It’s got a cracking script, paired with some great songs. Two in particular fit my mood today – the end song is “Power In A Union”, the version by Billy Bragg. The original song/manifesto is older than that. Unionism plays a big part in the film – please look Pride up and read the history behind it if you can’t watch the actual film. It’s so very relevant given the message of the Women’s March and of the film itself of being “stronger together”. Organise!
Hopefully in a non-violent fashion. I don’t want to sound preachy but I think the best way of doing things is to use words and constructive not destructive action. That doesn’t mean switching off, in the hope of “denying them oxygen”. As Jennifer Wilson said in a different article, speaking of another matter, “I disagree, not least because this is completely unrealistic: of course they will be given oxygen, and in view of that, to remain silent is to enable.” Well said! So let’s resolve to give up all forms of exclusion and in doing so, actively listen to each other, so we can better speak up for and support one another.
Another memorable quote from Badham spoke of us going away and talking, “in your schools, your offices, your mothers’ groups, your church groups” – I’m paraphrasing, because it’s been a few days so I can’t remember the exact words. But it’s still a good reminder that all of us have our own communities, plural, in which we can build change.
Or as Darth Timon put it, “So today, look to your pets. Look to your friends. Look to your significant other, your children, and your family. Look to all that is good, and kind, and unite in that spirit. Unite against the new occupant of the White House and his ilk. You are many, and you will make a difference.” (Emphasis mine.)
I’ll leave you with another song used in Pride that my friend pointed me towards again. I rediscovered my love of this song. I’ve used a clip from Pride because it is such a beautiful, powerful rendering of the song.
I give you, “Bread and Roses”. Song history here. It’s good. Quote from the song: “Hearts starve as well as bodies/ Give us bread, but give us roses”.
Remember in July last year, I talked about going to an Intervarsity Choral Festival (IV) in Canberra? Well, it’s on again, in Perth this time. It is after all an annual thing. While I forgot to publicise it via the blog before it began (oops), I’m following along as it happens (being unable to attend myself).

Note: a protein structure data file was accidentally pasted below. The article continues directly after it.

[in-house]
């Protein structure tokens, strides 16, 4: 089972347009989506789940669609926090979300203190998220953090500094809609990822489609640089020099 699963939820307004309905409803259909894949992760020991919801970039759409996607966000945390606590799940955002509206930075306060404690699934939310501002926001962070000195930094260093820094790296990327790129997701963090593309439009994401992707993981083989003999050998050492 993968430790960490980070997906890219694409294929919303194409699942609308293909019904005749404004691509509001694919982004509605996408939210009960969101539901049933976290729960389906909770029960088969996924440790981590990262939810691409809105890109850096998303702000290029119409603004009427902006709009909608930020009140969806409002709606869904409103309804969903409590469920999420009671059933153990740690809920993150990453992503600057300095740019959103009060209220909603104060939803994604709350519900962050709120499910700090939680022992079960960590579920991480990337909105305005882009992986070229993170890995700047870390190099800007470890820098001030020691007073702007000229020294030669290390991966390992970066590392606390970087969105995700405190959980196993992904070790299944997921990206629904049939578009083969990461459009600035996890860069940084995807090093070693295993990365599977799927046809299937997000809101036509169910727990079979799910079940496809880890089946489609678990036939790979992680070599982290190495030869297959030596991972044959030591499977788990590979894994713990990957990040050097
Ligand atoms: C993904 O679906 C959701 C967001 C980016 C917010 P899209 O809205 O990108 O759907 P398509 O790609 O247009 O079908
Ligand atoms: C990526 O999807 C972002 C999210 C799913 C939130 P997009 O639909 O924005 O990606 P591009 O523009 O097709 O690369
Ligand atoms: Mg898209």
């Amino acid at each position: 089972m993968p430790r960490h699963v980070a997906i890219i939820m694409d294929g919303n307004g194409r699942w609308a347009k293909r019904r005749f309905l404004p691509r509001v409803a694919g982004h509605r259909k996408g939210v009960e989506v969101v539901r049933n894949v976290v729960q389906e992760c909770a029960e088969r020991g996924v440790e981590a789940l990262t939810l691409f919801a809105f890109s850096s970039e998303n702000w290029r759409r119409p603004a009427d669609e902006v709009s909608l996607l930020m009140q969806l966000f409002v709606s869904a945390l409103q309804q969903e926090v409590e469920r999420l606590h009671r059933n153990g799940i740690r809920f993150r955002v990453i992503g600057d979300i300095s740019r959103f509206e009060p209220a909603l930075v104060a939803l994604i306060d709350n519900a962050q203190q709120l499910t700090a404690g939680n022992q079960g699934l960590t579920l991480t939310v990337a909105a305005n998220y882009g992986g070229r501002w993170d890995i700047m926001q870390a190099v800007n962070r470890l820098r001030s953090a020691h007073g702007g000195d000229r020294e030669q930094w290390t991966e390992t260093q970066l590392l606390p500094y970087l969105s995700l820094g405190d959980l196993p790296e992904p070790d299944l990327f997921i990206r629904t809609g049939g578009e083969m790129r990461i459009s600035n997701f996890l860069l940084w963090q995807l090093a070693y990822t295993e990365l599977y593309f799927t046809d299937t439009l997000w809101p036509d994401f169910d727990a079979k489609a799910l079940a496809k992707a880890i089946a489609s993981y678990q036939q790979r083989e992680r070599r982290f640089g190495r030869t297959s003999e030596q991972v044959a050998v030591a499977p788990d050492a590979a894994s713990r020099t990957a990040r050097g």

A concert, the culmination of all their hard work going on right now, will occur on the 29th January in Perth, Australia. If you’re going to be there, or you know someone who will be, come along! You won’t be disappointed. Click on the link for details!
Follow along with what’s going on at:
Also, check out the website of the Australian Intervarsity Choral Societies Association (AICSA). They’re comprised of uni choirs across Australia and the annual get-togethers are the Intervarsity Festivals like Perth and Canberra, which help promote communication and collaboration between member choirs. AICSA support member choirs and the choral music scene at universities across Australia in various ways. Click on the link to find out more – and for the eagle-eyed among you, yes the header photo does have me in it, as it’s from Canberra IV 2016.
One post I forgot to schedule before the end of last year was a “Songs of the Year” post. So here it is.
2016 was a big year for me musically. I joined my uni choir (finally!); I performed in a few concerts; and music once again spoke to me when emotional times – good or bad – occurred. Overall, 2016 was a good year for me. Below is a list of songs that spoke to me this year. They weren’t the only songs that did so, but they were the more important ones.
Brave (Sara Bareilles): This song is about having the courage to speak up for and be true to yourself.
Fight Song (Rachel Patten): This one’s about following your dreams and believing in yourself.